New York’s Queensboro Bridge, the first ever double-decked bridge, opened

Tuesday 30th March 1909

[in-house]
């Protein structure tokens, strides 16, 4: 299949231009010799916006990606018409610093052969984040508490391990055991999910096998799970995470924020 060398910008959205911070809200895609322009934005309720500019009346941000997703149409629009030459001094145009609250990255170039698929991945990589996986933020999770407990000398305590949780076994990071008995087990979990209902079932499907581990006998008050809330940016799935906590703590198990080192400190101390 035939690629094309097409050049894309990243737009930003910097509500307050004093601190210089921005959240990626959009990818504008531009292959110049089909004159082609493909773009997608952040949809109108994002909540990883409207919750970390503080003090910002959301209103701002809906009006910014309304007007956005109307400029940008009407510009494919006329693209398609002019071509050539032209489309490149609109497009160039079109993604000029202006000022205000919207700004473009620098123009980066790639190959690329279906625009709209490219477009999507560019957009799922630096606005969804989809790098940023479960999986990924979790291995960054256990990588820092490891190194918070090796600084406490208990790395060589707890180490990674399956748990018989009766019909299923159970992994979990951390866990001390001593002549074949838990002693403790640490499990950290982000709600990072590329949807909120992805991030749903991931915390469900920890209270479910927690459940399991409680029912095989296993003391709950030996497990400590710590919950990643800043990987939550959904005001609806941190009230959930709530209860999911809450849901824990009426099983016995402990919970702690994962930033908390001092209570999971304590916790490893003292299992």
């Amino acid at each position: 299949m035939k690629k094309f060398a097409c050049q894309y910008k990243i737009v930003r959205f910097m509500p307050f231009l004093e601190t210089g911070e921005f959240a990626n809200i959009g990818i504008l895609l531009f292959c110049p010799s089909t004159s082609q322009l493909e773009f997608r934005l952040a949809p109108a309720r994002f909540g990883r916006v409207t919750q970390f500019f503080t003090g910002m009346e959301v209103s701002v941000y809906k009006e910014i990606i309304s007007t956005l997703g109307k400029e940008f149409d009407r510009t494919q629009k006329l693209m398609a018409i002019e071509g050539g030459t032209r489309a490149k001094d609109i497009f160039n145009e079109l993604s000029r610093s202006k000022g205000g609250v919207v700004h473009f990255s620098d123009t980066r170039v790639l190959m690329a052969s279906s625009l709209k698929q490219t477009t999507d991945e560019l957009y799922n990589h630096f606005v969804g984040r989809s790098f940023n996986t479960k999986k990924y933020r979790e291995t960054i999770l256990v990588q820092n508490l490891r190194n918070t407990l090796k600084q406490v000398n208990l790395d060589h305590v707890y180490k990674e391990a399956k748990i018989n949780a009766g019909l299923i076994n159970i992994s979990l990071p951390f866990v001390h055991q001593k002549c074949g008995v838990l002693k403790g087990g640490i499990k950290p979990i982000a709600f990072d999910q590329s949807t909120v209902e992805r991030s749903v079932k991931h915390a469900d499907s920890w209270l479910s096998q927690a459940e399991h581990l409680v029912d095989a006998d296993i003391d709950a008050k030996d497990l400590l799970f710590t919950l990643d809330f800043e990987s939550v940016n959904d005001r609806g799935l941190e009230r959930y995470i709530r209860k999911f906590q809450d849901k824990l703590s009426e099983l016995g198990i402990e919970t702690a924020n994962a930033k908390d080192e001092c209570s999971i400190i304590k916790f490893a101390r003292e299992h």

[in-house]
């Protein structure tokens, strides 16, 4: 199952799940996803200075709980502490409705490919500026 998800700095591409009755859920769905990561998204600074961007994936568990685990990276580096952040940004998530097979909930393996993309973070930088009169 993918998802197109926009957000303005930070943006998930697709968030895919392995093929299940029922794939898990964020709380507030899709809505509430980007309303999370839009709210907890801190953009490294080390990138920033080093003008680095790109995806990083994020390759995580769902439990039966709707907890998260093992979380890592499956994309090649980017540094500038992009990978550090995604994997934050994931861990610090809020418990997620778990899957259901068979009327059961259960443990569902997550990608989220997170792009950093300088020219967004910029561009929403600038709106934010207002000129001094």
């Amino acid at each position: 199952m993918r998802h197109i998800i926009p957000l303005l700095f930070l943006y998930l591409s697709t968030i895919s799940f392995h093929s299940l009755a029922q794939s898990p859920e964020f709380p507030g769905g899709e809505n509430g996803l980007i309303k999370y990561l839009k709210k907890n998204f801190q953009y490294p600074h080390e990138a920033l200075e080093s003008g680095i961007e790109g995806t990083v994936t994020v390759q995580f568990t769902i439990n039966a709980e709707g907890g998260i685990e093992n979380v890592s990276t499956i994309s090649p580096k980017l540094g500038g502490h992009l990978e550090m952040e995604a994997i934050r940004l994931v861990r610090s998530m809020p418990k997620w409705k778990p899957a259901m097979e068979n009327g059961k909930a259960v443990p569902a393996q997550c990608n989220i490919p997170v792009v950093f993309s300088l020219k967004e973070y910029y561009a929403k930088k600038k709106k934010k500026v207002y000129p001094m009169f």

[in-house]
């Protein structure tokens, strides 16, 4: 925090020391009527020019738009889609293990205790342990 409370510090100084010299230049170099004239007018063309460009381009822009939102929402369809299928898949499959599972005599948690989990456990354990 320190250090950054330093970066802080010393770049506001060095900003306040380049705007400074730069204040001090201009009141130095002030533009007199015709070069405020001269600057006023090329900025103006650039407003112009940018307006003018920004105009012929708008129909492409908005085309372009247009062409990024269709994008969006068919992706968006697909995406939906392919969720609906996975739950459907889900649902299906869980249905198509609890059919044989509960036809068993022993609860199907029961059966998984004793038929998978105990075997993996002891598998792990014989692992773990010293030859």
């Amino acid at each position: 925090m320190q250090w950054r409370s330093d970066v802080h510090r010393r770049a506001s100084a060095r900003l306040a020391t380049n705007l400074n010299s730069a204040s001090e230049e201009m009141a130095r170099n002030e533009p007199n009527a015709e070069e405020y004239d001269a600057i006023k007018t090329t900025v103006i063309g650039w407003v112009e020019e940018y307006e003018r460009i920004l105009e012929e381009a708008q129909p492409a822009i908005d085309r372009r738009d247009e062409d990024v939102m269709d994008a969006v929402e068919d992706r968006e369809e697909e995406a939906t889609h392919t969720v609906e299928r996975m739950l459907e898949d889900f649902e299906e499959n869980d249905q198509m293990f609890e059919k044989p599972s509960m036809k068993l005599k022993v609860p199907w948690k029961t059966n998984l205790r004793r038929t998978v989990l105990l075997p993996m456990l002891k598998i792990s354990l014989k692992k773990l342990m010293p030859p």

New York’s Queensboro Bridge, the first ever double-decked bridge, opened. It connects the neighborhood of Long Island City in the borough of Queens with Manhattan, passing over Roosevelt Island. The bridge’s upper level originally contained two pedestrian walks and two elevated railway tracks (which connected a spur of the IRT Second Avenue Elevated Line to the Queensboro Plaza elevated station) and the lower deck four motor traffic lanes, and what is now the “outer roadway” and pedestrian walk were two trolley lanes. A trolley connected passengers from Queens and Manhattan to a stop in the middle of the bridge, where passengers could take an elevator or the stairs down to Roosevelt Island. The trolley operated from the bridge’s opening until April 7, 1957. The railway was removed in the late 1930s and early 1940s as well as the 2nd Avenue Elevated Line. The trolley lanes and mid-bridge station, as well as the stairs, were removed in the 1950s, and for the next few decades the bridge carried 11 lanes of automobile traffic. In March 2011, the bridge was officially renamed in honor of former New York City mayor Ed Koch.

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